THERE GOES another year and, as I age, each day becomes more precious – that I should be so blessed when such a multitude in the region of the Indian Ocean has been snatched by the sea, cuts to the roots of belief in a benevolent Creator.
Natural disaster or ‘act of God’ – take your pick – the upsurge of giving from across the world goes a long way to restoring one’s faith. Such generosity from ordinary folk has shamed niggardly governments into digging deeper into their coffers. Now, the billions must be kept out of the hands of vultures, already drawn by the smell of money, and orphaned children will have to be protected from circling paedophiles.
With good and evil battling for our souls, it is the simple things that matter and New Year’s Day, in this neck of the woods, was bathed with sunshine from first light. Narrow valleys among the foothills, which in past years have been channels of bubbling water, were white with frost and, at dusk, a bitter wind rattled among the dead eucalyptus trees. Rain that fell last December has long disappeared among the boulders, and pools and private Barragem are receding. Having read that it has become necessary to sink boreholes in the Algarve to augment municipal water sources points to big trouble in the future.
Construction work continues across the region as if there were no tomorrow and the concrete used ties up an enormous amount of water. Once these buildings are occupied, demand will continue to outstrip supply and, unless the pattern of diminishing rainfall is reversed by some miracle, existing aquifers will not refill. Already a few wells drilled below sea level are showing signs of salinity. Meanwhile, some of the ancient cork oaks on our land and adjacent slopes are dying back in the present drought, while burned hills from 2003 have not maintained their initial recovery. Patches of cistus that were spared are already in flower, together with spikes of golden gorse shooting from the bare earth where nothing else grows. With very little ground cover, except near underground streams and pools, morning walks are silent affairs without birdsong. Nothing for Fred to get his teeth into which, in no way, deters his hunting instincts – silent, swift and invisible against the stony ground within seconds as he chases after imaginary rabbits. With Bess at my heels and almost home, he appears from nowhere and plunges into a nearby lake oblivious to the cold water and chill wind, then shakes himself dry – all over us!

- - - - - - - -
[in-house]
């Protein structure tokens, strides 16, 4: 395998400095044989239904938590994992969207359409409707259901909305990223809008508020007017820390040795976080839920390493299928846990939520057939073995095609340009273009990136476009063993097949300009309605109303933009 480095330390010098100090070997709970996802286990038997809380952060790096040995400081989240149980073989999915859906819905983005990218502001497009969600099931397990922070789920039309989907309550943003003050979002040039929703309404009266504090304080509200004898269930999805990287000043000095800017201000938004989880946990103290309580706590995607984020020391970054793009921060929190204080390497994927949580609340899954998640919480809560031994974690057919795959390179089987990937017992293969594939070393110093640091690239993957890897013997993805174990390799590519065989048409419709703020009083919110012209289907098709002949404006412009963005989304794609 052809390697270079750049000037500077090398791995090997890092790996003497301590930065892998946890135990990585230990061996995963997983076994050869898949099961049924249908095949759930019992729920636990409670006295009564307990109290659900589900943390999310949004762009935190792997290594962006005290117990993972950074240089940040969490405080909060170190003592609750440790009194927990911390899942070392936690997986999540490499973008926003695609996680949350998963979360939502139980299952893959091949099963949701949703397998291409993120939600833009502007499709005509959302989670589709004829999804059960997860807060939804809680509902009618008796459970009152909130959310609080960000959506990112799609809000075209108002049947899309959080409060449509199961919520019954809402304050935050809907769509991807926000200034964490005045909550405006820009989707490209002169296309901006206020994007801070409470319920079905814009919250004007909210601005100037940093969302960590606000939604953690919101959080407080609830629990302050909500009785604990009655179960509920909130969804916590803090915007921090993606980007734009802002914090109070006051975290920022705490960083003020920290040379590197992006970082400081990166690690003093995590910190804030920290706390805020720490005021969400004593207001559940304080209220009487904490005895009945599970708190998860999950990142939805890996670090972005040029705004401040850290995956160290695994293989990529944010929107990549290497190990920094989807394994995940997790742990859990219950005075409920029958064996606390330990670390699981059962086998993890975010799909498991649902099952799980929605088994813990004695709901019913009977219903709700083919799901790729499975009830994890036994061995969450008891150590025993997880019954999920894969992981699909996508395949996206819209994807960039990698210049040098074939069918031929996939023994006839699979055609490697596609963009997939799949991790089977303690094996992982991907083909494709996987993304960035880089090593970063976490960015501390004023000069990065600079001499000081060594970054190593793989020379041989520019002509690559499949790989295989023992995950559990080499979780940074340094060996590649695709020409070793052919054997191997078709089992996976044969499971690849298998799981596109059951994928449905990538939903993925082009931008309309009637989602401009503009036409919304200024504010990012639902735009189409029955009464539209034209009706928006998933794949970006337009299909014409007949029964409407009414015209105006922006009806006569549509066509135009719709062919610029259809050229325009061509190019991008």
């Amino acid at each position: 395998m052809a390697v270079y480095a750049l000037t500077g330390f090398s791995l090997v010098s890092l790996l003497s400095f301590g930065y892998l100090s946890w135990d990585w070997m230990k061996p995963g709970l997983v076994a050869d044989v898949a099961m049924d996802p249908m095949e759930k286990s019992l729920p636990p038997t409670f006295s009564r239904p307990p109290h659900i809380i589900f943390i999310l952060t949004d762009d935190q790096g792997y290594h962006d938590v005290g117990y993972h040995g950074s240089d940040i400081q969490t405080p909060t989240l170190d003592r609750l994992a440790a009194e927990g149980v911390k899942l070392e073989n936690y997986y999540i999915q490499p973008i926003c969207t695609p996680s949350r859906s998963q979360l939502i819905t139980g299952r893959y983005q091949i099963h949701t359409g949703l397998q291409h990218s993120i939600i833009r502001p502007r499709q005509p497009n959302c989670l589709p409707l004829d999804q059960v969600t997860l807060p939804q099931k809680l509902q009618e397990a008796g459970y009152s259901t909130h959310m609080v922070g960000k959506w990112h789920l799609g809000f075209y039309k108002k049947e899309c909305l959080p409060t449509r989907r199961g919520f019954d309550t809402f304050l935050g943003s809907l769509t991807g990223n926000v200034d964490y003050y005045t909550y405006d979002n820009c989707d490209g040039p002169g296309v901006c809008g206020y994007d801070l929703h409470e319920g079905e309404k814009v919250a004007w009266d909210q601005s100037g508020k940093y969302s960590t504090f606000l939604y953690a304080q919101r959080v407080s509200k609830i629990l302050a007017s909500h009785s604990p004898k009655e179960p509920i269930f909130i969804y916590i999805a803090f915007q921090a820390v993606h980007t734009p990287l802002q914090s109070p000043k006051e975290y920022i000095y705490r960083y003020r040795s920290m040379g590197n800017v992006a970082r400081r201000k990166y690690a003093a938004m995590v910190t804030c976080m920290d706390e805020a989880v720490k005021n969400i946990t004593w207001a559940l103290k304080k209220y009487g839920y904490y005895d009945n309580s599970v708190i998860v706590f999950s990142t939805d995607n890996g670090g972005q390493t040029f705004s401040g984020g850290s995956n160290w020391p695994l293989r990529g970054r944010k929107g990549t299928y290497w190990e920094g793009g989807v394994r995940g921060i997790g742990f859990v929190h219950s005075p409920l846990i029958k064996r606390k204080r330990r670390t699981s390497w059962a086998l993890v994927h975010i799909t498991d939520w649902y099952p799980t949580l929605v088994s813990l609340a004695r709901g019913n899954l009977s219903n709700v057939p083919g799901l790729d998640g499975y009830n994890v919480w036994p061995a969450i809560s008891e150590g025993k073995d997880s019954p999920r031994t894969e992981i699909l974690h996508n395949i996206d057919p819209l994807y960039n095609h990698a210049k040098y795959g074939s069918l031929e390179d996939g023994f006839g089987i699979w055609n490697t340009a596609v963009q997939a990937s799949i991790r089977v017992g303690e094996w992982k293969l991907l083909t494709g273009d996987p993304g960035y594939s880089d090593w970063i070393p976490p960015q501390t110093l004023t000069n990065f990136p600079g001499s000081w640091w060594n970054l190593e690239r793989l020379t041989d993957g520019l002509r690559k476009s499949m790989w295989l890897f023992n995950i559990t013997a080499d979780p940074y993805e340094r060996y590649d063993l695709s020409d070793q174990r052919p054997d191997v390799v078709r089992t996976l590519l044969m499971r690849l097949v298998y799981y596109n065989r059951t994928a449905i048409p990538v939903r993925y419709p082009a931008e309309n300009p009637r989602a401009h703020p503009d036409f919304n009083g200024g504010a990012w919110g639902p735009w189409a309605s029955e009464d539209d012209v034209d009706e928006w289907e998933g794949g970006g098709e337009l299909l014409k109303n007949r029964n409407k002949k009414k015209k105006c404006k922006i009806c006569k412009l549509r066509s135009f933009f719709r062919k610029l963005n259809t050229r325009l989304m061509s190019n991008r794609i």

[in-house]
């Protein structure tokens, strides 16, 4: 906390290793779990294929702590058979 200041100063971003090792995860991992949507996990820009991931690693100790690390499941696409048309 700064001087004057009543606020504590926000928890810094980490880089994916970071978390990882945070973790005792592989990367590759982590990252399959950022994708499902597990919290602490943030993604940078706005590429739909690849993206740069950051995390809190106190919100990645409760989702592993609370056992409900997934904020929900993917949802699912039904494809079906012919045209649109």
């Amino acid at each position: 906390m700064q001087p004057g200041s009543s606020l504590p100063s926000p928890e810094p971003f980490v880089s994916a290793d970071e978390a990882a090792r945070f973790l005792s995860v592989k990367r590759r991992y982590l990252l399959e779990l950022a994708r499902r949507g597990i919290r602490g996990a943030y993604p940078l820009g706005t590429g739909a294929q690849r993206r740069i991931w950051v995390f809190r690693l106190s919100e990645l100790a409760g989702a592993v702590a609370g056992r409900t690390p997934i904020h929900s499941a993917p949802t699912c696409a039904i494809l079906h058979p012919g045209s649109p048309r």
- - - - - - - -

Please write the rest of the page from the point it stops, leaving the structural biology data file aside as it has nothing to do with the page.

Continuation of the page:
Still on the subject of water, which in the human body makes up about 75 per cent, without it everything grinds quickly to a halt – to waste it should be a criminal offence in times of drought. Last week, as we turned off the EN125 near Mexilhoeira Grande into Sítio da Mesquita, a small industrial complex, there was a lake covering the dirt road access. Creeping through to avoid hidden potholes and muttering rude comments, we soon located the source to be a burst irrigation pipe. According to the owner of a business on the site, this leak was fed directly from a central borehole supplying all buildings and to make repairs would involve cutting off the supply to the whole area. For this reason, the powerful spray shooting skyward from a lush flowerbed had been running to waste for sometime. If the marble factory close by depended upon the same source, much of the work done there, which involves the use of a great amount of water, would come to a halt at once.
Untouched by human profligacy and oblivious to anything but the joy of the moment, two Monarch butterflies were dancing with stately decorum in and out of the sparkling mist and, when we visited there today, the muddy lake was beginning to disappear and the broken pipe had been mended.
However, there is one hidden oasis among the foothills that remains moist all year round. Off the beaten track in a jumble of hills are two very small, deep wells, which, for some reason, never run dry and, most of the year, overflow generously into the surrounding cul-de-sac. Lovesick frogs hide between cracks in the old stonework, croaking passionately to their mates and perhaps dining off mosquito larvae. Under a lush and varied carpet of vegetation, brambles and wild cotton plants, lies a fertile patch of black mud. Various tracks have been worn down the sloping land into this tacky morass, made by shy and thirsty nocturnal animals. Interesting pug marks suggest an assorted population, all part of a self-contained ecosystem where the food chain still operates.
Sadly, the human species has intruded with evil intent. This morning, as I walked with our dogs, I took a hike off my usual route and, after a while, came upon the wells. Lying half-concealed among the greenery, I found a stout piece of tree trunk that did not belong and tied to it was a stainless steel wire snare. Designed primarily to trap wild boar, it would also catch fox, genet, mongoose and dogs, and we almost lost Fly in a similar device, but managed to free him. Declared illegal some years ago, these brutal instruments are still in use.